Nobody knows the Avon storyline better than me, but there’s other ones with the cops and other people. For instance people I didn’t interact with, I don’t really know their storylines. On purpose though because I’m not studying their storyline, it makes me stay in my character better. There’s certain things as an actor that you have to really exercise so that you convey a realness. It’s true, because if you were on the streets you wouldn’t know what the cops were doing.

Wood Harris: You don’t know any of it, you can guess and you might think you know, but truthfully you don’t really know. You wanna feel a little lost when you play a role, whatever the character is. I interact mostly with Idris [Elba] who plays Stringer Bell, we have a great chemistry and a brotherhood because of that. I just shot a movie with JD [Williams] in Baltimore and L.A., it’s called For Life. I don’t know if it’s gonna remain that name but that’s the current name of it. It’s produced by Tony Austin, he’s the president of Russell Simmons Music Group. This is somebody I’m in cahoots with and working on other things with, it’s a lot going on. I’m happy to be in my shoes. You’ve played a lot of different roles. From Jimi Hendrix, when you came out and did [Paid In Full] – you played the nerdy guy turned street guy. Do you ever worry that you’re going to get typecast as a street guy because of your work with The Wire and movies like Paid In Full?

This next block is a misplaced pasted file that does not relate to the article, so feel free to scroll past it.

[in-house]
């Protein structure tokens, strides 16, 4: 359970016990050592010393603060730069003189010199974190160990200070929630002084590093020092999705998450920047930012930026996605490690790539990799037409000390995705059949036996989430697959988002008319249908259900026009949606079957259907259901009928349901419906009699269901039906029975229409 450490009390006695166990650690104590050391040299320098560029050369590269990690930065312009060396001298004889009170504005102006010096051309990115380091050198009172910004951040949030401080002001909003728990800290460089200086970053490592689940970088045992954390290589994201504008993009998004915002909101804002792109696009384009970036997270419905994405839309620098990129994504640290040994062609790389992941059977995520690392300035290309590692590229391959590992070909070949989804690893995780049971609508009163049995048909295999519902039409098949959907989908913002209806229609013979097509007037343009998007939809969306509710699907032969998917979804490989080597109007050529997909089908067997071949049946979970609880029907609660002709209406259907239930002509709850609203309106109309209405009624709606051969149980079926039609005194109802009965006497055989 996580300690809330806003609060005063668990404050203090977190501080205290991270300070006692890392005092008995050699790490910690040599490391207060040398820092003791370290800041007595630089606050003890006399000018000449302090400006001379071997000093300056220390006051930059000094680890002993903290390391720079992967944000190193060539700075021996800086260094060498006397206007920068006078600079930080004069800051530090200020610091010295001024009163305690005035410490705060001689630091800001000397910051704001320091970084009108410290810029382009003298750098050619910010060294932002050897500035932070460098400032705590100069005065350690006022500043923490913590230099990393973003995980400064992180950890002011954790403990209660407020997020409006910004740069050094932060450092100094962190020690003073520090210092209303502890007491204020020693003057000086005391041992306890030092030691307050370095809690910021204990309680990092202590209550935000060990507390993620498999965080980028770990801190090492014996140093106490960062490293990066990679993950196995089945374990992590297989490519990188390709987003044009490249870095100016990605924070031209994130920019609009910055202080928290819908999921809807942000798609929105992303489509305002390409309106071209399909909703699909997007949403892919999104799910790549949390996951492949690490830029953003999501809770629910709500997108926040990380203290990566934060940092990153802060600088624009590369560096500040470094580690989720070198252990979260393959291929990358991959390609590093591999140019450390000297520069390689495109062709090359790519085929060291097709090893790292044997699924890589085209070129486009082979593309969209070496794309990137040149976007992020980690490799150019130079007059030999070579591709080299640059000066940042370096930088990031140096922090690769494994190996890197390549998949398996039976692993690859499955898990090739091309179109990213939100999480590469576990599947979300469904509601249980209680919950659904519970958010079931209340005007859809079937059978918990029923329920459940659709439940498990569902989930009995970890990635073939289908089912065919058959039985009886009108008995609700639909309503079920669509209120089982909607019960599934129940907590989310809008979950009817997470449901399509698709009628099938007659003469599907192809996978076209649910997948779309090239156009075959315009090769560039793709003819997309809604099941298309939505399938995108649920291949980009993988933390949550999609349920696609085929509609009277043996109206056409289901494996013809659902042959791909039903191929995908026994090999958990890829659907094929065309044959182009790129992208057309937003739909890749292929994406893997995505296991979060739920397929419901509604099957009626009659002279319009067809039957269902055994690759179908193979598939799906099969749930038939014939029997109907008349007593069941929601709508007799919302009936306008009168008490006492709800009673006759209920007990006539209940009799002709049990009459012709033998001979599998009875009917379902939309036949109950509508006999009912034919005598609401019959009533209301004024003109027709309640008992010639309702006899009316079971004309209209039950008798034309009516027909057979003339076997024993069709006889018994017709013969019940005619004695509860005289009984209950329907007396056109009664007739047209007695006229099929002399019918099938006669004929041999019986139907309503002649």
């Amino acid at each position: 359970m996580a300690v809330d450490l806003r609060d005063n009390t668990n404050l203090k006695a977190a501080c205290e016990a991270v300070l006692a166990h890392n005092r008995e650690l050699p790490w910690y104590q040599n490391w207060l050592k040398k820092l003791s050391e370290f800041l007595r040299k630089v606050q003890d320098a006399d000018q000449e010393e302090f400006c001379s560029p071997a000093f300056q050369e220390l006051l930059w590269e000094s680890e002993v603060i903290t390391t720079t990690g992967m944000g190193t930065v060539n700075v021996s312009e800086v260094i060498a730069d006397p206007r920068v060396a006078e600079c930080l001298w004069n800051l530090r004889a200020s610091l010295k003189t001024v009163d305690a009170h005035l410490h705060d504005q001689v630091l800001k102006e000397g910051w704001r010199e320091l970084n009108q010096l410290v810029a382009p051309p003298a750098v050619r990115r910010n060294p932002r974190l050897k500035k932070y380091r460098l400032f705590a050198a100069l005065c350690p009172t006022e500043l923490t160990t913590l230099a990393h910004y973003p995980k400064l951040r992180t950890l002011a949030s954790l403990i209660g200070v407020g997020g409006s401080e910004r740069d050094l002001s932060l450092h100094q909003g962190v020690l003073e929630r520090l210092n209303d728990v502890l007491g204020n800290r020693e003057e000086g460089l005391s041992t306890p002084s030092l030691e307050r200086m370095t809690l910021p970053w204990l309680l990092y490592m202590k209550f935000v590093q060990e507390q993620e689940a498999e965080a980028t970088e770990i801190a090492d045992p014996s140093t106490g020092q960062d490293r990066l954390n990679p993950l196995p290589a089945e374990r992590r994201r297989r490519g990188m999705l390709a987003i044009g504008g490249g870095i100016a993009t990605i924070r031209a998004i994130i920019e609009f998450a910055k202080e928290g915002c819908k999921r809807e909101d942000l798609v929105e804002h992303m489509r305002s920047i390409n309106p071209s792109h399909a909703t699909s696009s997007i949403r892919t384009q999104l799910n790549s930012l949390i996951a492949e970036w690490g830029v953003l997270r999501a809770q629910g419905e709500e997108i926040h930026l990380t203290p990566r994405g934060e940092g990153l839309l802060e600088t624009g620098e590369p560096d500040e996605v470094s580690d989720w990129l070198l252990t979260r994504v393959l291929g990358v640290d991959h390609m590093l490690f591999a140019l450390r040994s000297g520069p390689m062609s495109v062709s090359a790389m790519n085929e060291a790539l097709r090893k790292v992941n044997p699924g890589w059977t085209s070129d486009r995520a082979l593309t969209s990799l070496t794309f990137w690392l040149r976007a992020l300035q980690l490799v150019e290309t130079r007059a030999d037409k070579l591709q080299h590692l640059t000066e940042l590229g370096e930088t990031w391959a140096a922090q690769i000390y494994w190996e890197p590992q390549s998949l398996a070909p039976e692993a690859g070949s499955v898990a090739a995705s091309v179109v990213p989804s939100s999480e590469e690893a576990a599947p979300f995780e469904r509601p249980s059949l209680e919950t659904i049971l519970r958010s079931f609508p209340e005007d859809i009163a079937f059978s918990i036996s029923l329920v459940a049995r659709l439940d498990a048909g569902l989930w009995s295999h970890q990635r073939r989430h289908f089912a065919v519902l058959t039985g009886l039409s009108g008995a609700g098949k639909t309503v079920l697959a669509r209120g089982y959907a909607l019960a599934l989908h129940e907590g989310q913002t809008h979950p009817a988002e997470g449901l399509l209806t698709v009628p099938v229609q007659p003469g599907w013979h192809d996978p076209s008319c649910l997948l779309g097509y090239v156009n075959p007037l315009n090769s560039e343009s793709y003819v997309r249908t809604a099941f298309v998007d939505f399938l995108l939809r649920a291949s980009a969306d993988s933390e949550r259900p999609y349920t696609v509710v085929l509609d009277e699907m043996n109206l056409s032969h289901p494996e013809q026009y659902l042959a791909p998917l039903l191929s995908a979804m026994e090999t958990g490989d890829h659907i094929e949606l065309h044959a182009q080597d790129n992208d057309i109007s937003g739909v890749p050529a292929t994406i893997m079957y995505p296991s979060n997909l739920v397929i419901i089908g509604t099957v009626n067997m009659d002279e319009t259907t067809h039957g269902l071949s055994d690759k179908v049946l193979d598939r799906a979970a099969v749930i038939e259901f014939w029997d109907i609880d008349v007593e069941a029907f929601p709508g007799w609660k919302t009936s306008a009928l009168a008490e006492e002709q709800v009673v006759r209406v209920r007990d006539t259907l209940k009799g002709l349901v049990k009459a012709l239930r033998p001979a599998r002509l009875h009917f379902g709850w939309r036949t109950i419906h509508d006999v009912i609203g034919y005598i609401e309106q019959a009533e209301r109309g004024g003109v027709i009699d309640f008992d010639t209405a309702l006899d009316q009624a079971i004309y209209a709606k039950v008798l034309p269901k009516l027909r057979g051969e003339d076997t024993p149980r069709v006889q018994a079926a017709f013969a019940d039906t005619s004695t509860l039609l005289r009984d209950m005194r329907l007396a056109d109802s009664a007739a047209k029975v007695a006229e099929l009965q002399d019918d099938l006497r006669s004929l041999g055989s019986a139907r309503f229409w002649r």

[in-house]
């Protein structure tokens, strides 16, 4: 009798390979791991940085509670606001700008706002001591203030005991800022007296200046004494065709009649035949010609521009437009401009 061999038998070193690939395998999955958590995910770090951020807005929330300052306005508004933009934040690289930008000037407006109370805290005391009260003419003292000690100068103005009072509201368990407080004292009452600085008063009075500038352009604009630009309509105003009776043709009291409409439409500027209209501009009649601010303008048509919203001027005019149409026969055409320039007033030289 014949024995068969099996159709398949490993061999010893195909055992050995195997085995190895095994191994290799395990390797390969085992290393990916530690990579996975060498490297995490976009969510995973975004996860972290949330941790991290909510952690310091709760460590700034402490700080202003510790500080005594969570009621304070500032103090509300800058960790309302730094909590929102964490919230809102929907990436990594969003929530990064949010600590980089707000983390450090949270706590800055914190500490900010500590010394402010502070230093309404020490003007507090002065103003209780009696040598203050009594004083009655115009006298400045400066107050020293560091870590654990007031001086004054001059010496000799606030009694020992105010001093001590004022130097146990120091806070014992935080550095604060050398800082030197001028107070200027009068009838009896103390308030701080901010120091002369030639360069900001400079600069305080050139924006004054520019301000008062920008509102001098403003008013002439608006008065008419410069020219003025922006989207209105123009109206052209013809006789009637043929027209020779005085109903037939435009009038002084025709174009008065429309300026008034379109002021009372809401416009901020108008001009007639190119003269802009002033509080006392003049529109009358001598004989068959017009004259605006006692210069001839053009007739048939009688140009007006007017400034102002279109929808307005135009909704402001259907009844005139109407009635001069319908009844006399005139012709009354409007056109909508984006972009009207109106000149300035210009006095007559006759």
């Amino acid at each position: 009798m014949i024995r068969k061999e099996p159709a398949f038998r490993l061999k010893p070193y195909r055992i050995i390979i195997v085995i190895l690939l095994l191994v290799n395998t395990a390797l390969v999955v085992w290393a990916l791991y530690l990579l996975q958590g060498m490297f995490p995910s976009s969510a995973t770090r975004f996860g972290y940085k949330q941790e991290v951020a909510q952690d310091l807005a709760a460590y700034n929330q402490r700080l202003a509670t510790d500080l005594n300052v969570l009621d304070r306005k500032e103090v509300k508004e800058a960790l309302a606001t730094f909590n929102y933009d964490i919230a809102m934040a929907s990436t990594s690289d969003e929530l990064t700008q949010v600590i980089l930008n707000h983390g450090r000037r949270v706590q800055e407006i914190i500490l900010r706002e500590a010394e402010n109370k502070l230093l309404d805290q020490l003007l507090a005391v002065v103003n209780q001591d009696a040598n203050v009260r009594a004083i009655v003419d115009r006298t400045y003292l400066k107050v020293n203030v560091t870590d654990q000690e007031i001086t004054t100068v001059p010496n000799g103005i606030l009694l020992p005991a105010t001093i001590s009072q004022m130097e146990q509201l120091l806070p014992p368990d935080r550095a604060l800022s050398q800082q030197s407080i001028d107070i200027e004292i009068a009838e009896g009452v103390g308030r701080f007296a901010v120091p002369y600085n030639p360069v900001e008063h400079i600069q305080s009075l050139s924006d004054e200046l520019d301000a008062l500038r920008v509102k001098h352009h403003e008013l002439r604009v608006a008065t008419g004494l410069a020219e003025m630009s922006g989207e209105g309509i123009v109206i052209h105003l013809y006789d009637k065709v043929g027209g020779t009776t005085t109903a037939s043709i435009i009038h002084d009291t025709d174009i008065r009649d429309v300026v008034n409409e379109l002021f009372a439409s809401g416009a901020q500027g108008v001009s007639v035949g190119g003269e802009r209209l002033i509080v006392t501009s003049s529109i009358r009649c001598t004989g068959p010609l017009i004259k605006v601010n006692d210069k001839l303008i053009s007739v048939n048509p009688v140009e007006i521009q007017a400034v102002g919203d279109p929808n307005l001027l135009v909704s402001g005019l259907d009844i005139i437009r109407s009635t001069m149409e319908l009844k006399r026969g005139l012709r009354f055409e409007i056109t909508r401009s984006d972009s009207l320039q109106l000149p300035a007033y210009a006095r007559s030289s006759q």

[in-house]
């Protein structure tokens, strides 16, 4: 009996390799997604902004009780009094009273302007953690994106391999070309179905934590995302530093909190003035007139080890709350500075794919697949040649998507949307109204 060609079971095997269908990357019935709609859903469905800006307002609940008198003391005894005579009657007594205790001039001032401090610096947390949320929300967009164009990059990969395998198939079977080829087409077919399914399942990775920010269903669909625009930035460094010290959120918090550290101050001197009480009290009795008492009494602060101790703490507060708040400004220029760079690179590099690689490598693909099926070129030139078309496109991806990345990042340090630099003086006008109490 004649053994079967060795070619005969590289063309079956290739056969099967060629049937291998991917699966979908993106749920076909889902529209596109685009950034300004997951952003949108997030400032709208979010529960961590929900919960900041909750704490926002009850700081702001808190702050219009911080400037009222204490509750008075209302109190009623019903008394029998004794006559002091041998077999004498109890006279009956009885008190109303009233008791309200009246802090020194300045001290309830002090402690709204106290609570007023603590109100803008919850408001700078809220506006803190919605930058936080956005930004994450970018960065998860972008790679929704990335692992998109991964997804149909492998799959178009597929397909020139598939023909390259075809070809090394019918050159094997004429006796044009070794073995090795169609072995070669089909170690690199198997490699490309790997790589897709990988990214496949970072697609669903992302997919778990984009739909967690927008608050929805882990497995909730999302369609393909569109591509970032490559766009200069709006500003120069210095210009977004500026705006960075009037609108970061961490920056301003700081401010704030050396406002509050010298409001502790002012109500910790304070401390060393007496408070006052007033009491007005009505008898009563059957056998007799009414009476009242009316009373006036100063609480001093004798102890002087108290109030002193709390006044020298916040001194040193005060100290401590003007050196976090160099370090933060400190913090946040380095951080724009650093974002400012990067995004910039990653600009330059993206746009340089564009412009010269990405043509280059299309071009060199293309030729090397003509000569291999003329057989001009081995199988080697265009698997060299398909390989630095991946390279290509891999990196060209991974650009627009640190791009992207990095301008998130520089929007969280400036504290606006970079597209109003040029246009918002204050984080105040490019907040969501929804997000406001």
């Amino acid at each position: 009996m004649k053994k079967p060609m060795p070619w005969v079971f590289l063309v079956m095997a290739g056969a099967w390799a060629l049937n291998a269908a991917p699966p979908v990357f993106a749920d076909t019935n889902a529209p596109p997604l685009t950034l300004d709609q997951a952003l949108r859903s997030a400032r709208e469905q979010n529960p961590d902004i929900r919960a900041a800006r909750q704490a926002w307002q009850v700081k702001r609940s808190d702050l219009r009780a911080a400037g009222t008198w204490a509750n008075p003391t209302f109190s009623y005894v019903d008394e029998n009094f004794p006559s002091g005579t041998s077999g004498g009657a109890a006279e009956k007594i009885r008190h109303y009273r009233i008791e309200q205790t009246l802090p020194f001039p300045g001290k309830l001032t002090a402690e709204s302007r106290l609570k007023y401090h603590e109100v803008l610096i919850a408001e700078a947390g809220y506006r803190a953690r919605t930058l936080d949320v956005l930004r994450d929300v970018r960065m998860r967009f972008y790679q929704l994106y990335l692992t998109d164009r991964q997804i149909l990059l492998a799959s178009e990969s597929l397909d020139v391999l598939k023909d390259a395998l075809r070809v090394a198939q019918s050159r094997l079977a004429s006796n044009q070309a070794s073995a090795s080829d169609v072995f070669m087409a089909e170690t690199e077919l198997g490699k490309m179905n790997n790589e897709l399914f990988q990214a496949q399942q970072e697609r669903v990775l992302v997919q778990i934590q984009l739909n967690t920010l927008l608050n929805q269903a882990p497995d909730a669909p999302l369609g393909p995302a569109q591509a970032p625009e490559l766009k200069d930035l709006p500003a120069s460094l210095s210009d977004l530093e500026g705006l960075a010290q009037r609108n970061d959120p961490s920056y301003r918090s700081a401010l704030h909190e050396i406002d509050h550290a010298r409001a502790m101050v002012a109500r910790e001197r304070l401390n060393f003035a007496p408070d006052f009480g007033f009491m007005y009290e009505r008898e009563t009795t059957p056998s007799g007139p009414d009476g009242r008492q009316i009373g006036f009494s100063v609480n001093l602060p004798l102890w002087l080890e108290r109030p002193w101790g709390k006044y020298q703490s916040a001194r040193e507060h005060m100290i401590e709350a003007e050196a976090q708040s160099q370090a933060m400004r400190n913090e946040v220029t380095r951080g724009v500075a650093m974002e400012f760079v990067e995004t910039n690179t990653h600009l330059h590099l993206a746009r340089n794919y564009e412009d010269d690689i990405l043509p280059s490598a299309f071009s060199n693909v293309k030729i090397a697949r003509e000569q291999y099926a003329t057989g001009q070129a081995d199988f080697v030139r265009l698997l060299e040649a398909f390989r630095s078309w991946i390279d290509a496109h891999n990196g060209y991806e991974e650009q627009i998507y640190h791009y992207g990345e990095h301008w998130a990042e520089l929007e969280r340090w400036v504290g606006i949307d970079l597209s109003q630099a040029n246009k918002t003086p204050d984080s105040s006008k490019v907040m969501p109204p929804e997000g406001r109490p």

Wood Harris: I don’t get really worried about it, because if you look closer it’s not that hard to see more than that. I’m fortunate to be Jimi, Remember The Titans, those are big things. Even Paid In Full is a true story too, so is [Avon] Barksdale. Those were based on real people, I think what happens is over time you start to have an identity that people recognize. It takes time though, you’re able to govern it. You’re able to shape it, obligation to me as an artist is to pretty much do whatever I wanna do.

I have integrity; it’s great for me to play those roles because I’m able to give them a different kind of brain because I’m a different type of actor. Paid In Full – they could have went with anybody to do that and made a whole different type of movie, but a lot of what you see is me making the character basing it on the real A.Z. Hanging out with A.Z., being just like A.Z. and getting really lost in it so that I’m able to watch it and feel like I’m watching a film and I ain’t lookin’ at myself. As an actor you wanna feel like I’m getting lost enough to watch this. On the Wendy Williams show, she put you on the spot to rap. How does that make you feel when you tell people you do music and they’re like, “Sing for me; rap for me”?

Wood Harris: I don’t really have a problem with it at all. I’m not looking for no validation so it doesn’t really matter to me. She just said freestyle, I ain’t expect it. She told me to put the headphones on, I put the headphones on and there was a little beat in the headphones. She said “I heard you can rap and you do music, freestyle.” So I did a real freestyle off the top of my head and if they did jokes, I just went off of them. It’s nothing to me, everybody rhymes so I’m not selling rap. Rap sells itself, they can say rapper or MC. I’m not trying to sell none of that, I’m just me. I just hold the integrity of that, I’m not a character I’m really me. Music is something that makes you feel good.